ASP judges are told in no uncertain terms that style cannot count in any objective assessment of surfing. The argument is that style is a subjective concept that cannot be defined numerically. However, if style in surfing can be defined as control, speed, and poise in difficult situations, then Australian Joel “Parko” Parkinson should have been world champ years ago.
Other surfers recognized his controlled approach when he was still a teenager. Parko was the guy whose line across the waves was elongated and smoothly etched, whose stance stayed firm with extra weigh on the tail, and whose approach looked just a little too casual. He made surfing look easy. Logic would follow that if he was in that much control, he must not be ripping too hard, right?
Wrong. Even though Parko’s approach may have cost him precious points from judges who were looking for elaborate spastic gyrations with recovery attempts that left surfers lying on their backs in the white water and thus looking more radical, he never pandered to that perspective. Parko never ended a big turn with a manic spin out or flailing arm flaps to garner a few added tenths. Instead, he drove hard in the pit, stayed centered over his board, and oozed smoothness from take-off to kick out – a surfer’s surfer.
Joel Parkinson was born April 10th, 1981 in Queensland, Australia. He got his first surfboard as a Christmas gift when he was 3 years old. He continued to surf and improve over the next 10 years, but it was a family move to the town of Coolangatta that would push his talent to the next level. Friendly competition would heat up with local kids Dean Morrison and future multiple world champ Mick Fanning, building a worldwide recognition for these “Cooly Kids” as progressive, daring, and exciting.
With Coolangatta’s insane surf and a lineup full of living legends and blazing groms, Parko took a massive leap in performance, winning the World Junior Championship and a World Championship Tour (WCT) event (Billabong/MSF Pro) held at the famous Jeffrey’s Bay, South Africa. Still a teenager, Parko proved his potential on world class waves and became the youngest non-seeded surfer to ever win an ASP World Tour event. In the 18-year-old regular foot, the surf world saw shades of Californian icon Tom Curren in the casual yet aggressive approach to the J-Bay. He snaked his 6 foot, 185 pound frame through and around Jeffrey’s winding walls with buckets of spray yet minimal wasted movement. No one could doubt his potential. The next two years, he won the World Junior event a second time and moved up to 21st in the world rankings, qualifying him for the ASP WCT.
By 2002, Parko was in 2nd place and poised to take the top slot with haste, but it wouldn’t be that easy. Injuries and close calls would cost him dearly while his Coolangatta mate Mick Fanning would take two titles right from under him. Parko would finish runner-up again in 2004, 2009, and 2011 (actually finishing in the top five eight times in his career).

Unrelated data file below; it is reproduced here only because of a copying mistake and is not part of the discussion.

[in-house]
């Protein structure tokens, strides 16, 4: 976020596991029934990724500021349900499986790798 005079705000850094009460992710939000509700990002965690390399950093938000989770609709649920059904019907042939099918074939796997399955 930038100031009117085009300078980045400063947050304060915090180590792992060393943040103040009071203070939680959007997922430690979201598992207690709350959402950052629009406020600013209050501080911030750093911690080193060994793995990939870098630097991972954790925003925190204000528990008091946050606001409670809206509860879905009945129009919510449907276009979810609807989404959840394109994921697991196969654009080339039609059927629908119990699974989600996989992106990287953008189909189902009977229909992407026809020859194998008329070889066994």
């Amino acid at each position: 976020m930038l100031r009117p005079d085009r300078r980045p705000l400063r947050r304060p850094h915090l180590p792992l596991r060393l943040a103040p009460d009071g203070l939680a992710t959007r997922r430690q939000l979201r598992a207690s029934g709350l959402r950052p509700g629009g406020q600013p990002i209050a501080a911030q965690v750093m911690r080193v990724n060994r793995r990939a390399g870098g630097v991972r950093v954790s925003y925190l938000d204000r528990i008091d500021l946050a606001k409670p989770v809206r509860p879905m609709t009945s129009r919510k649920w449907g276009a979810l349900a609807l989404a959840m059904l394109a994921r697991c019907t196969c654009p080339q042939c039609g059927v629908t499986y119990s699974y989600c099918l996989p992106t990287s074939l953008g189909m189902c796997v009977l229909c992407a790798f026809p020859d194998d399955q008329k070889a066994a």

It seemed he would be forever the bridesmaid, but career high points could not go by unnoticed. In 2008, he scored two perfect tens in a third round heat of the Pipeline Masters (a feat previously achieved only by Kelly Slater) and soldiered on in the world’s heaviest waves to take the Triple Crown of Surfing in 2008, 2009, and again in 2010 (a prestigious title second only to the world championship).
In the midst of his quest for the title, Parkinson made time for a family. He married his high school sweetheart and had daughters Evie, Macy, and son Mahli. He also gave birth to his first signature surf flick – Free as a Dog – produced by noted Billabong documentarian and maker of classic surf cinema, Jack McCoy.
But as the 2012 season began, it looked to be Groundhog’s Day as Parko kicked it off with a series of great results. Many anticipated the inevitable injury or bad luck that would follow. But fate be damned, he held the first place spot heading into Hawaii. One problem: Kelly Slater was a close second, and no surfer wants that. But at the conclusion of the Pipe Masters, Parko stood tall as both event winner and newly crowned world champion.
The older and wiser Cooly kid never wavered or tried to fit the system while many critics called Parko’s surfing classic and lacking progressive flair in a world of vibrant and unpredictable aerial surfing. They are part right, he surfs classically with deep, powerful, and controlled turns in the pit, but many fail to see the progressive element of his performance. Blow tails, reverses, and massive air are all part of his repertoire, yet they are interwoven seamlessly not pranced around on obvious display.
By 2012, Parko’s enduring style was the toast of the town and he had earned the respect of both fans and peers but had most importantly proven to himself that he could go the distance. Joel Parkinson had proven himself a surfer’s surfer: an athlete, a father, a mate, a Pipe Master, a Triple Crown winner, and now a World Champ. He’s no doubt earned some free beers from his mates back on the Gold Coast.